Surprisingly, every time I clicked on the desktop, Finder would take a whole core (50% CPU on my computer). Once you quit Cinch, it stops doing that.

      Magnifique!

  2. media_lush says:

    I use the killall Finder command each time I turn my mac on just to bring back coloured and icon folder designs

    incidentally terminal command ‘purge’ no longer works in Mavericks… do you know the new command?

  3. Kelsey says:

    Fantastic! Thank you so much. It surprised me that Mav’s Finder was so slow and I’m surprised the update didn’t handle this without my needing to do this.

  4. Allen says:

    I have an issue and I’m not sure what causes it. I haven’t had any luck with google – perhaps I don’t even know what to properly search for.

    The issue is that when I am in an application, such as Photoshop, and go to open a file, the window shows all my directories as empty for about 10-15 seconds. I can see the main folder, but no files or subfolders?

    It happens in all types of applications, not just PS. Also happens when I go to Save a file.

    Seems to me like a Finder issue, but I have no clue really.

    Can anyone help, or steer me in proper direction? It’s very frustrating.

    Thanks!

    • Gazza says:

      Would you be using the ALL MY FILES as the default view when you are in the Open and Save dialogue boxes? I’ve found that slows things down on one of my Macs. (I’m going to try the Fix Finder technique when I get back to my Mac).
      I changed the default preference and things populate the dialogue boxes as expected.

    • Lalo says:

      Hi Allen, exactly my problem. Did you find any solution or help for this? Many thanks

  5. andy says:

    @media_lush
    you have to use sudo in order to use purge.

  6. Kerry says:

    This seems to have resolved all my Finder problems with OS X Mavericks completely, thank you.

  7. Fabrizio says:

    great tip, now Finder is nappier!

  8. Tim says:

    I did a clean install and the Finder was still sluggish. I tried the Terminal tip provided here, and it seems to have helped. Thanks!

  9. Andrew says:

    From above, just FYI:

    rm ~/Library/Preferences/com.apple.finder.plist&killall Finder

    A single & sends the `rm` process to the background; if you only want to execute `killall Finder` after successful deletion of the file, use two:

    rm ~/Library/Preferences/com.apple.finder.plist && killall Finder

  10. Alex says:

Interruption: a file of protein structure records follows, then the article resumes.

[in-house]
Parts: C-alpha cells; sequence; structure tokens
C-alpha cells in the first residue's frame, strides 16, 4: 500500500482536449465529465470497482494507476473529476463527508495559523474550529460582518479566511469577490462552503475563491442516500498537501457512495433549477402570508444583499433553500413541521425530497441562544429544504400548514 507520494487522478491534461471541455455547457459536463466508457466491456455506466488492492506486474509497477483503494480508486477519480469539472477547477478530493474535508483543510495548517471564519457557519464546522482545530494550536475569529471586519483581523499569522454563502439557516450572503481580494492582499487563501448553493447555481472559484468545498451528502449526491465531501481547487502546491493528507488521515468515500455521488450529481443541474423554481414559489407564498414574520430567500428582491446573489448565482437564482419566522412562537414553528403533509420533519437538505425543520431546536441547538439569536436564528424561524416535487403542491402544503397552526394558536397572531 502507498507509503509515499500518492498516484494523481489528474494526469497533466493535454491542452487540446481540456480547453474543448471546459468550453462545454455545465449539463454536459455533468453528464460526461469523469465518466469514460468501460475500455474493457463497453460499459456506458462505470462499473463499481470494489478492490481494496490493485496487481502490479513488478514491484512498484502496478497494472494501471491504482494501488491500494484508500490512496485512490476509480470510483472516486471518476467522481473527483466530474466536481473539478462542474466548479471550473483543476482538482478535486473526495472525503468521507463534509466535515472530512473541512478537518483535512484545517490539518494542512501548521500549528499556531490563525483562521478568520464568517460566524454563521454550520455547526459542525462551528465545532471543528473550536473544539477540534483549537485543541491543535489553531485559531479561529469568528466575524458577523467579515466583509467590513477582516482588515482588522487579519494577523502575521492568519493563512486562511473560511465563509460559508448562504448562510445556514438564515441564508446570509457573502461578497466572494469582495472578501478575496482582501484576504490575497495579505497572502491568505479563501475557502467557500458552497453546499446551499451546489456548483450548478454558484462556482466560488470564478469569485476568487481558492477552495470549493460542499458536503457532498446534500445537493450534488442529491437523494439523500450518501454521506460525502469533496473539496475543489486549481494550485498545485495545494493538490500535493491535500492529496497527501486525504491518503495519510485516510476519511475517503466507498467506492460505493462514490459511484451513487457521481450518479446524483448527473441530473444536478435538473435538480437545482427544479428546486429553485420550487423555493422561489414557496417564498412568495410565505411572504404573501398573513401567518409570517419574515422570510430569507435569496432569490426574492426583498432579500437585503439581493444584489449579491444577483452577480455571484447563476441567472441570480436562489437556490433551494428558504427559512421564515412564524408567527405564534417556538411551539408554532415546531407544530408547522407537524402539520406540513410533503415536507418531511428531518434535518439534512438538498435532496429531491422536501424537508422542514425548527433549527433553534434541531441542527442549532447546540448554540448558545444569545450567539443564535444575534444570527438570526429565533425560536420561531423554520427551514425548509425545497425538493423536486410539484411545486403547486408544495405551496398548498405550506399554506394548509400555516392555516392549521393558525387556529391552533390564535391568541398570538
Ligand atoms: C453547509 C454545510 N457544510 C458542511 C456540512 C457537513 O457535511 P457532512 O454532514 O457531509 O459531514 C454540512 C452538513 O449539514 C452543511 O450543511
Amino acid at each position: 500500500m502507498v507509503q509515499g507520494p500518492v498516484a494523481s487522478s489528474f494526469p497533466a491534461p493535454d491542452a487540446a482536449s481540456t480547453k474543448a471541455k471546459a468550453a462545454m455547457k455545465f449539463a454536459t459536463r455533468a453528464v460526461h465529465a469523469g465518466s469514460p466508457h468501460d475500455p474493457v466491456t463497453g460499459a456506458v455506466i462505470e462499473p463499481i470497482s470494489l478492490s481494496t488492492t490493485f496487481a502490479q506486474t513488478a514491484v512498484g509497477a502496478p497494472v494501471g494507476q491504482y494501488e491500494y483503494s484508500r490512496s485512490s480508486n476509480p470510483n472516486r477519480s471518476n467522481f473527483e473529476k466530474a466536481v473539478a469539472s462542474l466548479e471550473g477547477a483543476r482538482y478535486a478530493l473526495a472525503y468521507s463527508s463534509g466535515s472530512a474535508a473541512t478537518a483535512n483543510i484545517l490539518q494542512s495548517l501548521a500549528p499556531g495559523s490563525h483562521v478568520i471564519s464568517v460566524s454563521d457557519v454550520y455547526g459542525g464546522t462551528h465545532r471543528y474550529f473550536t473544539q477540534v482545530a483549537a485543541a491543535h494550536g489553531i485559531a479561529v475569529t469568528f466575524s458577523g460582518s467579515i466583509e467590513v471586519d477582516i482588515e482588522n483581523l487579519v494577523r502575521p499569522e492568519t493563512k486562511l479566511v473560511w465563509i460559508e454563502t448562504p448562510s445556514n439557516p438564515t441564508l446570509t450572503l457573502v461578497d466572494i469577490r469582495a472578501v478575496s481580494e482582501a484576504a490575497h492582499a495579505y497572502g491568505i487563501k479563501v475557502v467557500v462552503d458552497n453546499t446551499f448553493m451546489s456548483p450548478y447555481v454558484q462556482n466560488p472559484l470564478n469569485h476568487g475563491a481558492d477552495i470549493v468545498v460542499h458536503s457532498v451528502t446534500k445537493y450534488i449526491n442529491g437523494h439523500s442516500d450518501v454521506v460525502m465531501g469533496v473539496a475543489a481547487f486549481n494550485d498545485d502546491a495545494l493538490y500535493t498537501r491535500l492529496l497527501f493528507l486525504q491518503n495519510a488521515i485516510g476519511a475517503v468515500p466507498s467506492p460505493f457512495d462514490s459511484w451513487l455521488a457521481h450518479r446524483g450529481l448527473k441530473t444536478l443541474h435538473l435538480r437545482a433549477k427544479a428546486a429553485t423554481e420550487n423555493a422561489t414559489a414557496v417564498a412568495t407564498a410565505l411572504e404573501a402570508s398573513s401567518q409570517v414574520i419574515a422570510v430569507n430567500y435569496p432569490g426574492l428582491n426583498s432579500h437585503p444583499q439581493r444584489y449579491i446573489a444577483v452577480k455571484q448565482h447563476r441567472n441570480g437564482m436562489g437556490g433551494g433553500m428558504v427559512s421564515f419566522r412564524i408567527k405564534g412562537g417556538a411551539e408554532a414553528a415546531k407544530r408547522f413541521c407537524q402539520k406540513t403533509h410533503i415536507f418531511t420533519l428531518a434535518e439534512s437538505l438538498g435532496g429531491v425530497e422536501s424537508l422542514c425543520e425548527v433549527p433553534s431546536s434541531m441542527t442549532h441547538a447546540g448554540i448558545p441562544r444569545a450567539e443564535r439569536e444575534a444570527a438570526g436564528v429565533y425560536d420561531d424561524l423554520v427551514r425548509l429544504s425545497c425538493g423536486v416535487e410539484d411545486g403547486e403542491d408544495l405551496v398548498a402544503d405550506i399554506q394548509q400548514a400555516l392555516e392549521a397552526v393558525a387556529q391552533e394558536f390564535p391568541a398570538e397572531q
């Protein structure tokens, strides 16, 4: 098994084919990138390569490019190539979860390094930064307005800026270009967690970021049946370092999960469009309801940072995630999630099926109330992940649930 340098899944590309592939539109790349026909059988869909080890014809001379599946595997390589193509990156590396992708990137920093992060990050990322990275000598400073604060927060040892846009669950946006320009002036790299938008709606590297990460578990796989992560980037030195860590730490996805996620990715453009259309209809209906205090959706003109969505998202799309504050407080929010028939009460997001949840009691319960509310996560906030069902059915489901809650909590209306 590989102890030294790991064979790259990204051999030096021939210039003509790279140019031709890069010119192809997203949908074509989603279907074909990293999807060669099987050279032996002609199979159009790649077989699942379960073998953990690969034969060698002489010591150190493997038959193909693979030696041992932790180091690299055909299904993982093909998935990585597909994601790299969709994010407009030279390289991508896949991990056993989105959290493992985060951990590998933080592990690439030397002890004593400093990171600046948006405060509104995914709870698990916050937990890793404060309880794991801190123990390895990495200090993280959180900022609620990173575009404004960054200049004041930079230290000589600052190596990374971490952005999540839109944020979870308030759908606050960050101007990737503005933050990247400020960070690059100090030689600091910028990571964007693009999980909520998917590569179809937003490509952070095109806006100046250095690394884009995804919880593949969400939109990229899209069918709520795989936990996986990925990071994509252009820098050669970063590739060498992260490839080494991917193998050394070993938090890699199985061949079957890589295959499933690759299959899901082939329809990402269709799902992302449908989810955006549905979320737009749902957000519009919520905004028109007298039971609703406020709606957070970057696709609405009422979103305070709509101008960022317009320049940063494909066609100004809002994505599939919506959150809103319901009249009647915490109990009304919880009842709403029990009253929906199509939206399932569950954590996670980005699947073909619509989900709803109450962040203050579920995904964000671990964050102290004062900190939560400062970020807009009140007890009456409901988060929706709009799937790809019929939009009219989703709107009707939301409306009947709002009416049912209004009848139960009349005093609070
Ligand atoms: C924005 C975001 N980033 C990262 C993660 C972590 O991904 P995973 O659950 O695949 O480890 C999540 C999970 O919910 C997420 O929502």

Thanks for tutorial but…
    It’s not working well on my MacBook Pro 5.2.
    Yes, when I use terminal command

    rm ~/Library/Preferences/com.apple.finder.plist && killall Finder

    it solve the high CPU usage for a moment but then it came back (high CPU) again.
    I have actually uncheck everything in Finder’s view tab bit still no good result.
    And one more strange observation.
    The high CPU consumption by Finder appeared just after i click on the desktop!!!
    If I manage to not click on desktop (not a Finder tab but desktop itself) the CPU usage is bellow 10%.

    Thanks in advance for advise.

  11. Lalo says:

    Hi. I tried removing ‘com.apple.finder.plist’ as said…and after entered the indication in ‘Terminal’. The problem is still there….but now a biggest problem for my daily workflow. Before this change i could copy a list of files or folders into a txt file or an email body. Now, instead of copying just the file names or folder names, when I paste a folder Icon or the complete image is copied…not just the name of the file or folder…I think this happens because i changed something important in the Finder preferences panel… Do you know hoy to go back? Many thanks in advance!!!!

    • Paul says:

      The resolution described here is aimed at resolving excess Finder CPU use, it does not impact your copy/paste issue. You can adjust Finder Preferences through the Finder menu and choosing “preferences”, or hit Command+, to bring up the panel. Though there is no setting to adjust the copy and paste behavior you describe, but you can use Paste and Match Style to achieve the desired results.